• A study of social protests and political consciousness of labor can give a valuable perspective into the particular issues workers had with the law as well as how they sought to amend their position. Sometimes, legal history gets wrapped up in the evolution of rules and norms that have little to no impact on how social conflict is instigated or resolved through the law. My course represents an attempt to bring law and labor closer to each other.

Here is a good resource for constructing a legal history syllabus.

Thursday, January 5, 2012

economic history link roundup, 1/5/12, and a small request

Pacific Northwest Labor and Civil Rights Projects,
Art of Richard Correll retrieved from
Check out this excellent labor history resource, "STRIKES! Labor History Encyclopedia for the Pacific Northwest" -- yearbooks, communist party histories, and a great media selection.

Emma Rothschild: 5 books recommended on economic history.

Not something you get to learn about everyday: has a review (by Thomas Cox) up of James R. Fichter's So Great a Proffit: How the East Indies Trade Transformed Anglo-American Capitalism. Cambridge: Harvard University Press, 2010. Fichter traces trade throughout the colonial and early Republic period of American history -- its influence on elites, specifically merchants. The magnitude of the impact of this trade on the American experience is questioned by Cox, but overall it definitely seems worth checking out.

Matias Vernengo's Economic History syllabus. You can find (introductory, advanced U.S., advanced European) economic history syllabi at UMass here. (You can find my syllabus for an upper-level undergraduate class in U.S. economic history at the "Teaching" link on the upper-right side of this blog.) If you're a heterodox economist with some syllabi in economic history courses, please let me know of them and I will update the list accordingly.

Tuesday, January 3, 2012

economic history job market candidates, 2011-2012

Part of a continuing series

Nicolas Ziebarth is getting his PhD from Northwestern and lists economic history as a primary field, which is interesting in and of itself -- usually economic historians try to sell themselves in a more actively-demanded area of specialization (labor economics or development, for example) and list economic history as a secondary field just to keep job prospects as open as possible.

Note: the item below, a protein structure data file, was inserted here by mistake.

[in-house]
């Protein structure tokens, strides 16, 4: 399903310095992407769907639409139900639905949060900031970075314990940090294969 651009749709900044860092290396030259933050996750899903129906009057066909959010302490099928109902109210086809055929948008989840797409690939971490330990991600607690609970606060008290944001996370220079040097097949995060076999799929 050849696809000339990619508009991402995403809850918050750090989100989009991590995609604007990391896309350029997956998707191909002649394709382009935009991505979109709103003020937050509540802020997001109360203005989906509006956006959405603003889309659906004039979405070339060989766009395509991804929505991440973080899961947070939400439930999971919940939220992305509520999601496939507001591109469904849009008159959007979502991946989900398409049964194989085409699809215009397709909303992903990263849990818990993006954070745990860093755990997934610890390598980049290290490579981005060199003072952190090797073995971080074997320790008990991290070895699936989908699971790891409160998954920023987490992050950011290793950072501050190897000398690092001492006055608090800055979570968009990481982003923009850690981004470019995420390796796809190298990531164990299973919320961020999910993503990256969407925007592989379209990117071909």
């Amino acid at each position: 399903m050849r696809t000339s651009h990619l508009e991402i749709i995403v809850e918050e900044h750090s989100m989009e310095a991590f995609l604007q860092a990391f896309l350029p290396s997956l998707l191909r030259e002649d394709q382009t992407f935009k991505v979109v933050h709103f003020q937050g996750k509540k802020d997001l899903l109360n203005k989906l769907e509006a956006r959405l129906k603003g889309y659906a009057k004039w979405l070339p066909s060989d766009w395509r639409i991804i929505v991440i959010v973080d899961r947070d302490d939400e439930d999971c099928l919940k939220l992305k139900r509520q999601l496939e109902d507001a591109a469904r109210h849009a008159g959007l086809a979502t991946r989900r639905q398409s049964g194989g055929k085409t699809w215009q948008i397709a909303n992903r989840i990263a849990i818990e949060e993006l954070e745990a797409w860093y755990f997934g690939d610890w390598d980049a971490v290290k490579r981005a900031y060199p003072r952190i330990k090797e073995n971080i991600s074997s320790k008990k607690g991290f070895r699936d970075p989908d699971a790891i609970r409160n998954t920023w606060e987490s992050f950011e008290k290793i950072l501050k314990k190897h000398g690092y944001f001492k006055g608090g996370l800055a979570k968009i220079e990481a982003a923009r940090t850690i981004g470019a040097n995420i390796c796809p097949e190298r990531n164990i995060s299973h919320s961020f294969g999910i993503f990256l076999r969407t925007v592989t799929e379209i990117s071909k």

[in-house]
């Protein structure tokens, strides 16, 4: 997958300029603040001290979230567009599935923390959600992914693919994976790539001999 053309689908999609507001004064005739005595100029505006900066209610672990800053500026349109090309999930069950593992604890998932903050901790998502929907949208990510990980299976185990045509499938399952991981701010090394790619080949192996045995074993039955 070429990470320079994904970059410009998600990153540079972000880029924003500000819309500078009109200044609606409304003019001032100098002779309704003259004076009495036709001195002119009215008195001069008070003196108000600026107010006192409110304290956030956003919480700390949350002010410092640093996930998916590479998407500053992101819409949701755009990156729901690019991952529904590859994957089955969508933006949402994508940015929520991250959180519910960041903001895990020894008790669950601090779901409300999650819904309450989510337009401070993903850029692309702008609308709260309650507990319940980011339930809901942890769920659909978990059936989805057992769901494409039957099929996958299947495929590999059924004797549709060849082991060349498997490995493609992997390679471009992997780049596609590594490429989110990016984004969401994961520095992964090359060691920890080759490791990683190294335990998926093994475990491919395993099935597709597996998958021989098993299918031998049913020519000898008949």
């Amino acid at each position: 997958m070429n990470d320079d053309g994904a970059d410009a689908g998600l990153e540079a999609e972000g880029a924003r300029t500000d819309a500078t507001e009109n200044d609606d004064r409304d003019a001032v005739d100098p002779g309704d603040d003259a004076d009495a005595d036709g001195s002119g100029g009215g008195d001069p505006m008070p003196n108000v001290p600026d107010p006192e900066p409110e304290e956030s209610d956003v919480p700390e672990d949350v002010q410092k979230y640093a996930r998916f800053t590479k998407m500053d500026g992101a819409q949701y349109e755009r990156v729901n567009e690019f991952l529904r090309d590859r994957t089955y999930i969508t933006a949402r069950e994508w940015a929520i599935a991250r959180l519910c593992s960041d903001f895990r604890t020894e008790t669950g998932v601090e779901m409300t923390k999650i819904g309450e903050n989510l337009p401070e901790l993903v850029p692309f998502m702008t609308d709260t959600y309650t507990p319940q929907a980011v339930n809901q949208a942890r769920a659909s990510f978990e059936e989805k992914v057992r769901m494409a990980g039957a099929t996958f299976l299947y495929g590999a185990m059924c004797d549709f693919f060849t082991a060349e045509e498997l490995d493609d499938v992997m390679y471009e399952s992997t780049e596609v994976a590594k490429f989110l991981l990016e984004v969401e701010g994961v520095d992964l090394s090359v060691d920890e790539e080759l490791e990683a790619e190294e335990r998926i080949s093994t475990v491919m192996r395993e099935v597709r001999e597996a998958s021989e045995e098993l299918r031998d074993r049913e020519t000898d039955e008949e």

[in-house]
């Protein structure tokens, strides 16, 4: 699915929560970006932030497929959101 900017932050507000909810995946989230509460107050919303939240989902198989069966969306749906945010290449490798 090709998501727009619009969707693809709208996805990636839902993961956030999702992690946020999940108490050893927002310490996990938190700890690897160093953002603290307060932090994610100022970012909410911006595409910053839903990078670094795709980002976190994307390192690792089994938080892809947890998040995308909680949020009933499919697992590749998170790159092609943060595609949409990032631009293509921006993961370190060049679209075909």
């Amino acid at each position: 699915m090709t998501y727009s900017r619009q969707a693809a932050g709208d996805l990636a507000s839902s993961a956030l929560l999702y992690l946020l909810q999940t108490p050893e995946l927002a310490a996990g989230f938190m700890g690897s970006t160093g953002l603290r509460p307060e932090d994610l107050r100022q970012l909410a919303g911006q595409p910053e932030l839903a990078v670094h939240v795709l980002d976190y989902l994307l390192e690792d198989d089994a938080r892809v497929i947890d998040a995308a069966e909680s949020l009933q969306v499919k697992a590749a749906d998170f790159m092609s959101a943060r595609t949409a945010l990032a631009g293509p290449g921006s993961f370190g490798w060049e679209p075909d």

He is interested in the role that resource misallocation plays in economic development. (Anyone out there in development familiar with this idea and can give a quick summary? Leave a comment!) His job market paper looks at its effects during the Great Depression. "Misallocation and Productivity During the Great Depression":
Abstract: Aggregate productivity fell by 18% between 1929 and 1933. Existing explanations for this decline have focused on unobserved shifts in factor inputs such as labor hoarding. I develop a new hypothesis that focuses on the role of resource misallocation between heterogeneous plants. Using a novel plant-level dataset, I study two industries: manufactured ice and cement. I decompose the overall change in industry-level productivity into effcient productivity shifts and misallocation as in Hsieh and Klenow (2009). Increases in misallocation between 1929 and 1931 can explain at a minimum 50% of the decline in productivity for cement, around 20% between 1931 and 1933, and 10 to 15% for 1933 to 1935. I estimate that increases in misallocation can explain 50% of the total decline in industry productivity for manufactured ice between 1929 and 1935. In order to explain these findings, I develop a model of financial frictions that relates misallocation to dispersion in working capital interest rates. If banks are unwilling to take on additional leverage to fund the most productive plants, credit becomes misallocated resulting in factor misallocation and lower aggregate productivity. My model therefore explains the empirically observed increase in misallocation through an increase in the marginal cost of leverage. I argue that these empirical and theoretical results provide another role for the non- monetary effects of the banking crisis during the Depression (Bernanke, 1983a): the collapse of aggregate productivity.